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historic photo of Genevieve Gillette

Genevieve Gillette: A champion for state parks

Genevieve Gillette, born in Lansing in May 1898, was a trailblazing landscape architect who spent her life trying to expand Michigan’s state parks system.

Raised on a farm, Gillette enjoyed a close relationship with nature from a young age. When it came time to enroll in college, Gillette did not have many choices. At the time, women mostly studied home economics and other disciplines that made them “good wives.” Yet, Genevieve was not interested in these topics. In college, her professors suggested she enroll in agriculture and chemistry classes, and so she enrolled in an agriculture course at Michigan Agricultural College in 1916. 

Gillette was invited by the course instructor to take a botany exam to join the botany honor society. She didn’t think she could pass, but scored a 95, and was admitted into the society, which was composed of people significantly older than herself. Gillette graduated from Michigan Agricultural College in 1920, becoming the first female landscape architect in the state. 

After graduation, Gillette accepted an offer from the famous landscape architect Jen Jensen in Chicago. Being paid $25 a week, she was relegated to answering phone calls. However, Gillette was involved with the Friends of the Native Landscape and accompanied them on their surveys of possible parklands in the two years she was working at the firm. Jensen even encouraged her to consider getting involved with the state parks system in Michigan.

At the time, P.J. Hoffmaster was appointed as the first superintendent of state parks in Michigan. Gillette met Hoffmaster through a mutual friend. Hoffmaster relied on Gillette’s expertise and advice, as a volunteer. She contributed to establishing some of the earliest state parks, including those at Hartwick Pines and Ludington. Hoffmaster especially relied on Gillette’s detailed reports and thorough research in his quest for an expansive Michigan state parks system. 

As instrumental in helping set up parks as she was, Gillette continued her work as a landscape architect. She undertook landscaping projects for the Detroit Parks and Recreation Department and the West Acres Housing Project, located near Pontiac, as well as the city of Lakeland in Florida. Some of her larger commissions included Ferris State University, the Starr Commonwealth for Boys and Albion College.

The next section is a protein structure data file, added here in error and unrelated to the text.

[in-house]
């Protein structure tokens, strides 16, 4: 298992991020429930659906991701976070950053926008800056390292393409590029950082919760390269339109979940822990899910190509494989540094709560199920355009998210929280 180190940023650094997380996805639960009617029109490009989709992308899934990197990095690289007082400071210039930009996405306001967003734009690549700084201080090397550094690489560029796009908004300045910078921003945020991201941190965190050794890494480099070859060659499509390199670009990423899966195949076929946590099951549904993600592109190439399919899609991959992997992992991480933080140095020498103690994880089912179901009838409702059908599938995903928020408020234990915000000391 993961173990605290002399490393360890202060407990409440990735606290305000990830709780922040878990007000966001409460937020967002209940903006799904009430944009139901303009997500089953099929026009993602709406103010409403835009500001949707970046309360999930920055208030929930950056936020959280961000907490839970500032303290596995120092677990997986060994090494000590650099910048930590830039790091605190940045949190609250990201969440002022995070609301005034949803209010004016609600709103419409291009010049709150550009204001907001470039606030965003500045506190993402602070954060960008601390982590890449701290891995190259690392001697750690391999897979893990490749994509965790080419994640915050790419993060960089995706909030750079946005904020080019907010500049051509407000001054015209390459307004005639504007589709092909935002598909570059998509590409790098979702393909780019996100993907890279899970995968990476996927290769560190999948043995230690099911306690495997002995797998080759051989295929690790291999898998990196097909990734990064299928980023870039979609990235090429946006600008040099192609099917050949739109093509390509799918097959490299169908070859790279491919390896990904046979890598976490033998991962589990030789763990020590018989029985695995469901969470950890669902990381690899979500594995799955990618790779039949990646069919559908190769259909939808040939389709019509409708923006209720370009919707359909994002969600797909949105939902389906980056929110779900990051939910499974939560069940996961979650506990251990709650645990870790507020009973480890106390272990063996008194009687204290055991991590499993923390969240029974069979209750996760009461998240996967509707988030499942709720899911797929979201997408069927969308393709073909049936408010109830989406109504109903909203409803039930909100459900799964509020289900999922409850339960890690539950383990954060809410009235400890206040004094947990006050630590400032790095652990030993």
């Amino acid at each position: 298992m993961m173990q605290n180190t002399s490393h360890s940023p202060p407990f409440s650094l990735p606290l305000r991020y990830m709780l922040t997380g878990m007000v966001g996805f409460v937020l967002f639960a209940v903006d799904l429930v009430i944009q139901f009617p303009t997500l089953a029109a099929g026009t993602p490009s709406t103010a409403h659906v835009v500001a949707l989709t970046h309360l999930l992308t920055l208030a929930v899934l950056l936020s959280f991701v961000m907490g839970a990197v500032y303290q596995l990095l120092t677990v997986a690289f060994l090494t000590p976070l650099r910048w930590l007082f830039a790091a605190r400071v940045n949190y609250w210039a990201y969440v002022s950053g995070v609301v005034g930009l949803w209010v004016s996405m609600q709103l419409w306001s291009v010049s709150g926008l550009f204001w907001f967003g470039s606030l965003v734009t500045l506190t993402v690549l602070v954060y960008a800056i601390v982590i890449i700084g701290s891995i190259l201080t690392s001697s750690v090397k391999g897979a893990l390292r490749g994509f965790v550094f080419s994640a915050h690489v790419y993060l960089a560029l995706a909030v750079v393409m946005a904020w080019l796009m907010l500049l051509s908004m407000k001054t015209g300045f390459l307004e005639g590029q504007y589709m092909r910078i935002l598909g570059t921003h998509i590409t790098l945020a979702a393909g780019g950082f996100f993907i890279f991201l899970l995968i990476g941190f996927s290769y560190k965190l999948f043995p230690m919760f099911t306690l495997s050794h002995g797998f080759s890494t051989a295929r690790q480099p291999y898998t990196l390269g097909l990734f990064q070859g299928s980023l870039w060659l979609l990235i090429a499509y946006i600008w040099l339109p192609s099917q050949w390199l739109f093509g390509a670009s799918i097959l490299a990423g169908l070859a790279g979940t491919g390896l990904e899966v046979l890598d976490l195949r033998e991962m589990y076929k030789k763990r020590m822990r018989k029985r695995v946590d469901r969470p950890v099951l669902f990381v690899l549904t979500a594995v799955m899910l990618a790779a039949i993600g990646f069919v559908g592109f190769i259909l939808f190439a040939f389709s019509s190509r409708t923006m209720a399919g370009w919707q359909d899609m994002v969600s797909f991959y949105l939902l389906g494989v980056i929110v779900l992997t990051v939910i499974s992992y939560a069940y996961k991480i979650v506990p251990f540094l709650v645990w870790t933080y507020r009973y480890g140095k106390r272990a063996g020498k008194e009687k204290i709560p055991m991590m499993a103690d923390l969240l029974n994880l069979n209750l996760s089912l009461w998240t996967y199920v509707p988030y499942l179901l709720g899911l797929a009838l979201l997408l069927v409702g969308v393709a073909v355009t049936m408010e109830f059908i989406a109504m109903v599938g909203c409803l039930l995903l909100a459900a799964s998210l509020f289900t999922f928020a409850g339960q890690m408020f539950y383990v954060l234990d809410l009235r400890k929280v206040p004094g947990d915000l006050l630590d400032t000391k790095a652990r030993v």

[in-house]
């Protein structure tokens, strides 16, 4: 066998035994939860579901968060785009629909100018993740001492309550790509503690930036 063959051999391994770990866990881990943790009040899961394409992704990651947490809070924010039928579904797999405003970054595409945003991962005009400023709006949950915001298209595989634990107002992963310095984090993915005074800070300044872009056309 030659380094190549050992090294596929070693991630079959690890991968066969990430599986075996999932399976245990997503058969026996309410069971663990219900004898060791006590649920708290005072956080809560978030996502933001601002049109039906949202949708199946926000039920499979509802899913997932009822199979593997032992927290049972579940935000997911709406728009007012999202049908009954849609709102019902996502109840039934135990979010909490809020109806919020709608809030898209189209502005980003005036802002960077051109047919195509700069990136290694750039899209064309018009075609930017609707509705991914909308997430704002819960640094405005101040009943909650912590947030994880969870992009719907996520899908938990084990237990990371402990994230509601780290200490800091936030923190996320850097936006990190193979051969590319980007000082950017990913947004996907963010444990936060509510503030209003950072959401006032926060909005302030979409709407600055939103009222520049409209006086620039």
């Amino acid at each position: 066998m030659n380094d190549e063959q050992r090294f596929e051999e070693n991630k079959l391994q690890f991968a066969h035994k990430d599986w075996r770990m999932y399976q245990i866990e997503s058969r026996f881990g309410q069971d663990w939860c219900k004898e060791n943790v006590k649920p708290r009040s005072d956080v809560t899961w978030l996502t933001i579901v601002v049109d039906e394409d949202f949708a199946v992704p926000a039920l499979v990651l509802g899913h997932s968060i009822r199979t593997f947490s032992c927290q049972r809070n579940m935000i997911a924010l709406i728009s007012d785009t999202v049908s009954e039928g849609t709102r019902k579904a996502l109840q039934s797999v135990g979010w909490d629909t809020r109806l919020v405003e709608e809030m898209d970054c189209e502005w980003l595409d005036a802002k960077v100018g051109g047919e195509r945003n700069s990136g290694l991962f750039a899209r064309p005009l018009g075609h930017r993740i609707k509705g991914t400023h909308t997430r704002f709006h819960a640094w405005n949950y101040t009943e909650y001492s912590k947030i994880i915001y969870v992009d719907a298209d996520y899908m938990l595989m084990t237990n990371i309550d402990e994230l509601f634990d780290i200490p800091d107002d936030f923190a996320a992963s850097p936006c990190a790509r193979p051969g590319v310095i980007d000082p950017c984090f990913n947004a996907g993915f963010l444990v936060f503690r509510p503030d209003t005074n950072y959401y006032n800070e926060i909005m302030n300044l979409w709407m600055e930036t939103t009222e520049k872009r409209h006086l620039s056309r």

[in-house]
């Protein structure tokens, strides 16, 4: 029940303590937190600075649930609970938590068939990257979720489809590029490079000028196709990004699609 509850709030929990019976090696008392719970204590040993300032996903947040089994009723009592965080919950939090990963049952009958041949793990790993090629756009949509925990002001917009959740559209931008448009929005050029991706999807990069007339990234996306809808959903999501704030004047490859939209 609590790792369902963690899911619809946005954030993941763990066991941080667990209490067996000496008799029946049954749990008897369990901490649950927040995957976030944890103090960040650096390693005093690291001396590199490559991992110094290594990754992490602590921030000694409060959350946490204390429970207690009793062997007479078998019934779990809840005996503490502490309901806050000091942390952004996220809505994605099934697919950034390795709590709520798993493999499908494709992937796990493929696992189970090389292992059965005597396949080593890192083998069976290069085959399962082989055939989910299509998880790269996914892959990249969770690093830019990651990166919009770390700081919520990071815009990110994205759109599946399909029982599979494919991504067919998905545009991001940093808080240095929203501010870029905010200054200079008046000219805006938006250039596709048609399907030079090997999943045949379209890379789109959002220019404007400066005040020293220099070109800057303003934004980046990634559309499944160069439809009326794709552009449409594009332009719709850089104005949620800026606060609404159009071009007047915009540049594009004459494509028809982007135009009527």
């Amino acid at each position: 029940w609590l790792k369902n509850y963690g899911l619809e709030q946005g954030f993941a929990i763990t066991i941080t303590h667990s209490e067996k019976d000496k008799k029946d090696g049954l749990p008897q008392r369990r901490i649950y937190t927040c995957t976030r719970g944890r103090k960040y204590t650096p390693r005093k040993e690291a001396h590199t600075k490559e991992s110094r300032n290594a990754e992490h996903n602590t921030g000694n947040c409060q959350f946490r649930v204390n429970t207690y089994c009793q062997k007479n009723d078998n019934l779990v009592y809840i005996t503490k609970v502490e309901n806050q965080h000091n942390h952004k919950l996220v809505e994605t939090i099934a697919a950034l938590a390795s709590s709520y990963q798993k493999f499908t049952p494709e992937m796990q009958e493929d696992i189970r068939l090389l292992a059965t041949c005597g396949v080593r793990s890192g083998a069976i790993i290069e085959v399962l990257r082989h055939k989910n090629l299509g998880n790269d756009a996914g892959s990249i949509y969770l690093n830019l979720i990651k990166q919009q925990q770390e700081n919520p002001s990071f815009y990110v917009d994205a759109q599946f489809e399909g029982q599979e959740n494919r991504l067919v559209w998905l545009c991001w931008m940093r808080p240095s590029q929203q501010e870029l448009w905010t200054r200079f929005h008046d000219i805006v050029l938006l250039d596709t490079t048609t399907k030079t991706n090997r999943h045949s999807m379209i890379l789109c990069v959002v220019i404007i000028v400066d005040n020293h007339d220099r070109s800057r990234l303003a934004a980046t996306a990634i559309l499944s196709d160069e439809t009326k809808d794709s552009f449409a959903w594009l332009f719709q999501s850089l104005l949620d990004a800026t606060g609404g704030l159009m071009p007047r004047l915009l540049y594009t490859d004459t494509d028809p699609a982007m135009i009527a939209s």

Hoffmaster’s sudden death in 1951 took Gillette by surprise. She took it upon herself to be the champion of the parks system after Hoffmaster and began working with other active citizens and conservation groups to bring attention to the state of the parks system.

Gillette traveled the length and breadth of the state in her efforts to mobilize public opinion to save parks. She was at the forefront of citizens’ activism during the Porcupine Mountains mining controversy in the 1950s and founded the Michigan Parks Association.

In 1969, Gillette, along with the Michigan Parks Association, began a lobbying effort in the Michigan Legislature to pass a $100 million bond to rebuild the parks system over a decade. The successful passage of the bond issue bolstered her efforts and passion. Gillette also was involved in the effort to create the state’s motor vehicle permit, an early form of the Recreation Passport, to secure more funding for state parks. She went on to serve on President Lyndon Johnson’s Citizens’ Advisory Committee on Recreation and Natural Beauty. 

In 1976, Gov. William Milliken dedicated the E. Genevieve Gillette Nature Center at Hoffmaster State Park as a tribute. When she died in 1986, tributes poured in. The Detroit Free Press called her “a saving angel to Michigan’s natural beauty.”